A new test that detects virtually any virus that infects people and animals has been developed by researchers at Washington University School of Medicine in St. Louis, according to results published in the journal Genome Research.
Many thousands of viruses are known to cause illness in people and animals, and diagnosing them correctly can be a long and costly process, involving numerous tests.
Viruses that occur in and on the human body are collectively known as the virome. According to the study’s senior author Dr. Gregory Storch, the Ruth L. Siteman professor of pediatrics, in a process known as “enhanced virome sequencing,” researchers have developed a way to cast a broad net and “efficiently detect viruses that are present at very low levels.”
No test so far has been sensitive enough to detect low levels of viral bugs. Many tests are limited to detecting only those viruses suspected of being responsible for a patient’s illness.
The new test could be used to detect outbreaks of deadly viruses such as Ebola, Marburg and severe acute respiratory syndrome (SARS), as well as more commonly occurring viruses, including rotavirus and norovirus, both of which cause severe gastrointestinal infections.
The team expects the test to be useful in cases when standard testing does not reveal a diagnosis, or when it is not known what has caused a disease outbreak.
The new test – called ViroCap – has been shown in patient samples to detect viruses not found by standard testing.
The test sequences and detects viruses with the same sensitivity as polymerase chain reaction (PCR) tests, which are used widely in clinical laboratories and considered to be the “gold standard.”
However, while PCR tests can screen for up to about 20 similar viruses at one time, it seems that ViroCap could theoretically test for virtually any virus.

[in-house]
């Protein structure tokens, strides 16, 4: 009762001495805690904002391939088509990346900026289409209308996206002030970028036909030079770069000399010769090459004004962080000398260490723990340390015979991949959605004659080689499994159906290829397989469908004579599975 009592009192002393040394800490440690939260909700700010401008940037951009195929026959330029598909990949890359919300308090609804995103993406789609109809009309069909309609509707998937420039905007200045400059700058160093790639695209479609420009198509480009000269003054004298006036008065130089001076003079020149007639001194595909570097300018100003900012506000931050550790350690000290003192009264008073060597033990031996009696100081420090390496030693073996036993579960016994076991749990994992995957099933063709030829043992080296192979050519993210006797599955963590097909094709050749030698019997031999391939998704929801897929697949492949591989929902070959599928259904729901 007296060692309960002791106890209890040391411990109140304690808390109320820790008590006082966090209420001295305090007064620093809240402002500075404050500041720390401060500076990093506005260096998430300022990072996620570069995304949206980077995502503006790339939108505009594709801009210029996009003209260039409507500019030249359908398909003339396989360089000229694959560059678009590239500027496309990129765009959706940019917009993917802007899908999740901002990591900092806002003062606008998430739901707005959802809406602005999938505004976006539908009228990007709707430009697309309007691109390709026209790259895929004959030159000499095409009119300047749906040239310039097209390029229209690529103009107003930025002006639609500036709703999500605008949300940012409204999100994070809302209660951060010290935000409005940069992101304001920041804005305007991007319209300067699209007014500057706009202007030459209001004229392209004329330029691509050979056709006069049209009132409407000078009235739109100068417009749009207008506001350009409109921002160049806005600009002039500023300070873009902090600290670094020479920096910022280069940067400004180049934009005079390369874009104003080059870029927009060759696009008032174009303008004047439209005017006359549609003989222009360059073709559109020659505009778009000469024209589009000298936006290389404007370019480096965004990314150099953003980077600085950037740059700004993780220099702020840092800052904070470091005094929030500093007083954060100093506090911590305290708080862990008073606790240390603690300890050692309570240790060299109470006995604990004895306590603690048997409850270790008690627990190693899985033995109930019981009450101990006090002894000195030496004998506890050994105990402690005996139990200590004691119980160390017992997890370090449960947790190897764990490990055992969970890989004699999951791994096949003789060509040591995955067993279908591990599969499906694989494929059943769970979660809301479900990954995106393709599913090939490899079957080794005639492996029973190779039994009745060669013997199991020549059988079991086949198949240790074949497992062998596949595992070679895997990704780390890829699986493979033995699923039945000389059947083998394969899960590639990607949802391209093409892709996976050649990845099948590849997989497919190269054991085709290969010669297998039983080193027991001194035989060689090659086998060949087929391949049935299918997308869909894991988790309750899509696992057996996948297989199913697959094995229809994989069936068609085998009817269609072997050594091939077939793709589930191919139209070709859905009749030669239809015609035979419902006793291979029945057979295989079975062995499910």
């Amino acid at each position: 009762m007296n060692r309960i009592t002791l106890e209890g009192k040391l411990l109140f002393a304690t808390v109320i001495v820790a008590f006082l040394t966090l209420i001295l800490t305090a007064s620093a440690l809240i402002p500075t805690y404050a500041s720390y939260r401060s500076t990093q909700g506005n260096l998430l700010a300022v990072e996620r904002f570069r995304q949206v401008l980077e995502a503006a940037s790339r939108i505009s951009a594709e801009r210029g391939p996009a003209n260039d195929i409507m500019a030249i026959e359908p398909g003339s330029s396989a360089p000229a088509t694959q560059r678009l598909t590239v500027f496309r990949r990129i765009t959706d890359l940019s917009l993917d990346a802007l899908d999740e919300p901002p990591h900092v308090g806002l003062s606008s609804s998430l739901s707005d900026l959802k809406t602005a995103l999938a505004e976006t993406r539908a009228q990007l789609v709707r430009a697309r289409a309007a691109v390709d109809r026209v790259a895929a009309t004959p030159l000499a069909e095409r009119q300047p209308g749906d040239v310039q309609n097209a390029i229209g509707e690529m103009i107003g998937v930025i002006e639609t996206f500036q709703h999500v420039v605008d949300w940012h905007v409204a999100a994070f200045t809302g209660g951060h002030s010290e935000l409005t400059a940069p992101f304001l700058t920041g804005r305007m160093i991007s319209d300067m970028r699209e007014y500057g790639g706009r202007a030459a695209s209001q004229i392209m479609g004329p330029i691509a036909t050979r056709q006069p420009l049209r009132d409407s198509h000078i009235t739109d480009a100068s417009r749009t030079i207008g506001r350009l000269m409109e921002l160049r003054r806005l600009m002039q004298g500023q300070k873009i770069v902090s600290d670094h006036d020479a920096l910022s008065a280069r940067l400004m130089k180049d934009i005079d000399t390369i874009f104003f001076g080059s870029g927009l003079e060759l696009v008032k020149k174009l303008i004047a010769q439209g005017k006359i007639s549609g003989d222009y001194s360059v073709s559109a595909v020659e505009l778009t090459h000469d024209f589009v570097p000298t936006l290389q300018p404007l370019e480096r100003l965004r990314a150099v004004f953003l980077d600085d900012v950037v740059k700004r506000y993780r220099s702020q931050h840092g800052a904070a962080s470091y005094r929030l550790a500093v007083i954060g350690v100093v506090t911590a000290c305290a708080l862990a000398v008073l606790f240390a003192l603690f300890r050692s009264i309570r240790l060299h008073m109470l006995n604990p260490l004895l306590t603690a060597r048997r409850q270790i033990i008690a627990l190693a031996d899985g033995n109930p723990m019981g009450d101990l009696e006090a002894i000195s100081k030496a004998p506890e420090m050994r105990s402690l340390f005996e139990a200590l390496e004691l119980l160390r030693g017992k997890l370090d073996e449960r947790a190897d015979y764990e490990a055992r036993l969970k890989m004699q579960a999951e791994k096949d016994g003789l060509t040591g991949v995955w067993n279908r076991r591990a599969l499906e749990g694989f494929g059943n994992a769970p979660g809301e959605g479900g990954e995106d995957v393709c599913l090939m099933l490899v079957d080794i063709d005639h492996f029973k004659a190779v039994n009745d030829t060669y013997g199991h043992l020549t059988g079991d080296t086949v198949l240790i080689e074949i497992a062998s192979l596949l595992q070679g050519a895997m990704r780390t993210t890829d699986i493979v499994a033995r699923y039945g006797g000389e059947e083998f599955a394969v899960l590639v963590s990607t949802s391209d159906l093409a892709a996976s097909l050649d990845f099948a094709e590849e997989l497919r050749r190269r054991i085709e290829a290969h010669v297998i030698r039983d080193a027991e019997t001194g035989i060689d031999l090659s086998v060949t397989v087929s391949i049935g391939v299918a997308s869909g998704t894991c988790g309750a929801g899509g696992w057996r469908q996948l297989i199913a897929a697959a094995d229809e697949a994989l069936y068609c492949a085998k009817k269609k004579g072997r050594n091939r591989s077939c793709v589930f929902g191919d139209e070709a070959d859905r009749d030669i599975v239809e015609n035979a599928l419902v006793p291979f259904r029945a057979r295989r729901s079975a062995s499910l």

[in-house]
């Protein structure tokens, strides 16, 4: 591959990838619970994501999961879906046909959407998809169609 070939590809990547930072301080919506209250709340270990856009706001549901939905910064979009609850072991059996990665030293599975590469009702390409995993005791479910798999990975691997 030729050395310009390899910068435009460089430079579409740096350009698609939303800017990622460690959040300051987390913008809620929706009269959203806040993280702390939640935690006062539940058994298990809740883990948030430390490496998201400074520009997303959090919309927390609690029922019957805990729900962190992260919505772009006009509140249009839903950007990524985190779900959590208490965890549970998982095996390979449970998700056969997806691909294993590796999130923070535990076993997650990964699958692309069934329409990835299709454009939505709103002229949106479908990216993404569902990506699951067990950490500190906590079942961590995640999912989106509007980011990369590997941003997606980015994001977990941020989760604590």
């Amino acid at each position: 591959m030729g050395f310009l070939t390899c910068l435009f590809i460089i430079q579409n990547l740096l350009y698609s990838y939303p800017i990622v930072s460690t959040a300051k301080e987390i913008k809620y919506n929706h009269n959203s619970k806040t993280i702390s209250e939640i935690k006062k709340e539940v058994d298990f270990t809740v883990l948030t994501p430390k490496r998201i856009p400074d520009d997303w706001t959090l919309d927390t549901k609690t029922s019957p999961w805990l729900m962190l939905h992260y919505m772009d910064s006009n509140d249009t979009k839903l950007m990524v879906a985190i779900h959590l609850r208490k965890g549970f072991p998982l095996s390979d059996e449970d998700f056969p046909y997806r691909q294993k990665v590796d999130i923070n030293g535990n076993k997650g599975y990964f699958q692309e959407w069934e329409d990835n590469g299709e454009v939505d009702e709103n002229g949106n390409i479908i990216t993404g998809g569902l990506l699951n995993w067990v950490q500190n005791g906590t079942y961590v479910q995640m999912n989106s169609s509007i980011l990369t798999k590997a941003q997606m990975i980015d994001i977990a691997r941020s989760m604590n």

To develop the test, researchers targeted unique stretches of DNA or RNA from every known group of viruses that infects humans and animals: 2 million unique stretches of genetic material in all.
These stretches of material are used as probes to pluck out viruses in patient samples that are a genetic match. The matched viral material is then analyzed using high-throughput genetic sequencing.
The team suggests that as completely novel viruses are discovered, their genetic material could easily be added to the test.
The researchers evaluated the new test by taking two sets of biological samples – for example, from blood, stool and nasal secretions – from patients at St. Louis Children’s Hospital.
Standard testing detected viruses in 10 of 14 patients, but the new test found viruses in the four children that earlier testing had missed.
Common, everyday viruses not detected by the standard test included influenza B, a cause of seasonal flu, parechovirus, a mild gastrointestinal and respiratory virus, herpes virus-1, responsible for cold sores in the mouth, and varicella-zoster virus, which causes chickenpox.
In a second group of children with unexplained fevers, standard testing detected 8 out of 11 viruses, but the new test found another seven, including a respiratory virus called human adenovirus B type 3A, which is usually harmless but can cause severe infections in some patients.
In all, the number of viruses detected in the two patient groups jumped from 21 from 32 – a 52% increase.
The new test also enables subtypes of viruses to be identified easily, because it includes detailed genetic information about various strains of particular viruses.
For example, while standard testing identified a virus as influenza A, which causes seasonal flu, the new test indicated that the virus was a particularly harsh subtype called H3N2.
Last flu season, H3N2 contributed to around 36,000 deaths in the US. This information could lead to more effective treatment in patients such as young children, older adults and people with weakened immune systems.
Study author Todd Wylie says:
“The test is so sensitive that it also detects variant strains of viruses that are closely related genetically. Slight genetic variations among viruses often can’t be distinguished by currently available tests and complicate physicians’ ability to detect all variants with one test.”
The technology developed is being made publicly available to scientists and clinicians worldwide for the benefit of patients and research.
Further research is still needed to validate the accuracy of the test, meaning that it may be several years before it is clinically available, but scientists will be able to use the technology to study viruses in a research setting.
The authors also hope that it could be modified to detect pathogens other than viruses, such as bacteria, fungi and other microbes. It could also show up genes that would indicate that a pathogen is resistant to treatment with antibiotics or other drugs, according to co-author Kristine Wylie.
The new test will enable a better understanding of such viruses and the role they play in keeping the body healthy.
Earlier this year, Medical News Today reported on a test called VirScan that researchers say can detect a person’s entire viral history by scanning a single drop of blood.